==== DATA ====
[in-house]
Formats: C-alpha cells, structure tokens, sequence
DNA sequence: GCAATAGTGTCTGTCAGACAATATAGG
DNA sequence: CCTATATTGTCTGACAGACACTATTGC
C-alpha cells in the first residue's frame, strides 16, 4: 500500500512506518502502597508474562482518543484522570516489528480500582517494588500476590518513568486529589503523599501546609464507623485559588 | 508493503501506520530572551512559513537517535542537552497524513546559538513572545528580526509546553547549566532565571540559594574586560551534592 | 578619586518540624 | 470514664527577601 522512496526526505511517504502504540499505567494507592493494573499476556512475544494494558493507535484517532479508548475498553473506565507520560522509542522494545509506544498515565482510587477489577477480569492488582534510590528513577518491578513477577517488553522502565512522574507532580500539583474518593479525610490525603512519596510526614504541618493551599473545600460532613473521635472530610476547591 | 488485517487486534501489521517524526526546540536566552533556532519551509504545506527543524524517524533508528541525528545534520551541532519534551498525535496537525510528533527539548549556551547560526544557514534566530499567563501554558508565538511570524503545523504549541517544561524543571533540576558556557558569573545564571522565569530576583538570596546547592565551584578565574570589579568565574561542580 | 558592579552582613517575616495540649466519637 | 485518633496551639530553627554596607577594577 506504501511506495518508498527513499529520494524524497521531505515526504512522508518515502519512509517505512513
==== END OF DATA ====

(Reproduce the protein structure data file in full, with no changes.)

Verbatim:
[in-house]
Formats: C-alpha cells, structure tokens, sequence
DNA sequence: GCAATAGTGTCTGTCAGACAATATAGG
DNA sequence: CCTATATTGTCTGACAGACACTATTGC
C-alpha cells in the first residue's frame, strides 16, 4: 500500500512506518502502597508474562482518543484522570516489528480500582517494588500476590518513568486529589503523599501546609464507623485559588 | 508493503501506520530572551512559513537517535542537552497524513546559538513572545528580526509546553547549566532565571540559594574586560551534592 | 578619586518540624 | 470514664527577601 522512496526526505511517504502504540499505567494507592493494573499476556512475544494494558493507535484517532479508548475498553473506565507520560522509542522494545509506544498515565482510587477489577477480569492488582534510590528513577518491578513477577517488553522502565512522574507532580500539583474518593479525610490525603512519596510526614504541618493551599473545600460532613473521635472530610476547591 | 488485517487486534501489521517524526526546540536566552533556532519551509504545506527543524524517524533508528541525528545534520551541532519534551498525535496537525510528533527539548549556551547560526544557514534566530499567563501554558508565538511570524503545523504549541517544561524543571533540576558556557558569573545564571522565569530576583538570596546547592565551584578565574570589579568565574561542580 | 558592579552582613517575616495540649466519637 | 485518633496551639530553627554596607577594577 506504501511506495518508498527513499529520494524524497521531505515526504512522508518515502519512509517505512513